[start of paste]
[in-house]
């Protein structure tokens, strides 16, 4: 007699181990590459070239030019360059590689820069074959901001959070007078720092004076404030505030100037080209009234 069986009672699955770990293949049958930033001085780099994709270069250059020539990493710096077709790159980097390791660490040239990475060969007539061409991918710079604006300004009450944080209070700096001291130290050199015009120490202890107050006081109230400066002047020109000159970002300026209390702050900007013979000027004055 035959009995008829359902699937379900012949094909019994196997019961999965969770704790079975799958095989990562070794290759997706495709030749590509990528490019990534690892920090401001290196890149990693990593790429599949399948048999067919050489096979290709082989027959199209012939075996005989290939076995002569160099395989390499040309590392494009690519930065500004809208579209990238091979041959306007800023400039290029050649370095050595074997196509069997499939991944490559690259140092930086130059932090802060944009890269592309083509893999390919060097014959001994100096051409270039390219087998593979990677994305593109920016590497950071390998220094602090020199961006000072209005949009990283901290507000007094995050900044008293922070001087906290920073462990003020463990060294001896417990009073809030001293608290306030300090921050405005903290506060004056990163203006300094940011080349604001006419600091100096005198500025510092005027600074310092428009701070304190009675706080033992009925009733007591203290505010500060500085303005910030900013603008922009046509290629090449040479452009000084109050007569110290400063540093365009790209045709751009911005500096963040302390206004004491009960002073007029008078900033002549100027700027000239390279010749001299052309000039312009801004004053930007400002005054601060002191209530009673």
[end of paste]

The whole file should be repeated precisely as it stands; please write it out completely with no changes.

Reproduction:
[in-house]
């Protein structure tokens, strides 16, 4: 007699181990590459070239030019360059590689820069074959901001959070007078720092004076404030505030100037080209009234 069986009672699955770990293949049958930033001085780099994709270069250059020539990493710096077709790159980097390791660490040239990475060969007539061409991918710079604006300004009450944080209070700096001291130290050199015009120490202890107050006081109230400066002047020109000159970002300026209390702050900007013979000027004055 035959009995008829359902699937379900012949094909019994196997019961999965969770704790079975799958095989990562070794290759997706495709030749590509990528490019990534690892920090401001290196890149990693990593790429599949399948048999067919050489096979290709082989027959199209012939075996005989290939076995002569160099395989390499040309590392494009690519930065500004809208579209990238091979041959306007800023400039290029050649370095050595074997196509069997499939991944490559690259140092930086130059932090802060944009890269592309083509893999390919060097014959001994100096051409270039390219087998593979990677994305593109920016590497950071390998220094602090020199961006000072209005949009990283901290507000007094995050900044008293922070001087906290920073462990003020463990060294001896417990009073809030001293608290306030300090921050405005903290506060004056990163203006300094940011080349604001006419600091100096005198500025510092005027600074310092428009701070304190009675706080033992009925009733007591203290505010500060500085303005910030900013603008922009046509290629090449040479452009000084109050007569110290400063540093365009790209045709751009911005500096963040302390206004004491009960002073007029008078900033002549100027700027000239390279010749001299052309000039312009801004004053930007400002005054601060002191209530009673």